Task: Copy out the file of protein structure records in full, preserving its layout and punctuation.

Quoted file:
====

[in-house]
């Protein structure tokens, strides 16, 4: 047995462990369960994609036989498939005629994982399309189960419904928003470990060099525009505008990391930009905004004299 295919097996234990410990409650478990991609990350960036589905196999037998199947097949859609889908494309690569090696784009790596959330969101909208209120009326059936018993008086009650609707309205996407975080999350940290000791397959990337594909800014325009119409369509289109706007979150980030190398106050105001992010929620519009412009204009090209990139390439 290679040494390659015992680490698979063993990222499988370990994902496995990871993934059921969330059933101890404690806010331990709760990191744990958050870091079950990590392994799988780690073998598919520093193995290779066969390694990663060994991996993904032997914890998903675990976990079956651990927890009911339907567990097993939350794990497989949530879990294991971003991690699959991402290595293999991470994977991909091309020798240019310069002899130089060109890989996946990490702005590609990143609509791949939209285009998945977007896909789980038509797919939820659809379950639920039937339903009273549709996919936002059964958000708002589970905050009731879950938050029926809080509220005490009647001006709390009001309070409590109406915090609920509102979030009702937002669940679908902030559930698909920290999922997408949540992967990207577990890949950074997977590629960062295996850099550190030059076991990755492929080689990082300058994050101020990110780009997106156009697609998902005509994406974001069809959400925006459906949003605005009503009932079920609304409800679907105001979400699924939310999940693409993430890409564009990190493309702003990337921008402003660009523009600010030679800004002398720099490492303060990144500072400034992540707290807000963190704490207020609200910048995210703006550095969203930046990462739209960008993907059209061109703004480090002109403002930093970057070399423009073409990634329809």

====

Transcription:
[in-house]
């Protein structure tokens, strides 16, 4: 047995462990369960994609036989498939005629994982399309189960419904928003470990060099525009505008990391930009905004004299 295919097996234990410990409650478990991609990350960036589905196999037998199947097949859609889908494309690569090696784009790596959330969101909208209120009326059936018993008086009650609707309205996407975080999350940290000791397959990337594909800014325009119409369509289109706007979150980030190398106050105001992010929620519009412009204009090209990139390439 290679040494390659015992680490698979063993990222499988370990994902496995990871993934059921969330059933101890404690806010331990709760990191744990958050870091079950990590392994799988780690073998598919520093193995290779066969390694990663060994991996993904032997914890998903675990976990079956651990927890009911339907567990097993939350794990497989949530879990294991971003991690699959991402290595293999991470994977991909091309020798240019310069002899130089060109890989996946990490702005590609990143609509791949939209285009998945977007896909789980038509797919939820659809379950639920039937339903009273549709996919936002059964958000708002589970905050009731879950938050029926809080509220005490009647001006709390009001309070409590109406915090609920509102979030009702937002669940679908902030559930698909920290999922997408949540992967990207577990890949950074997977590629960062295996850099550190030059076991990755492929080689990082300058994050101020990110780009997106156009697609998902005509994406974001069809959400925006459906949003605005009503009932079920609304409800679907105001979400699924939310999940693409993430890409564009990190493309702003990337921008402003660009523009600010030679800004002398720099490492303060990144500072400034992540707290807000963190704490207020609200910048995210703006550095969203930046990462739209960008993907059209061109703004480090002109403002930093970057070399423009073409990634329809």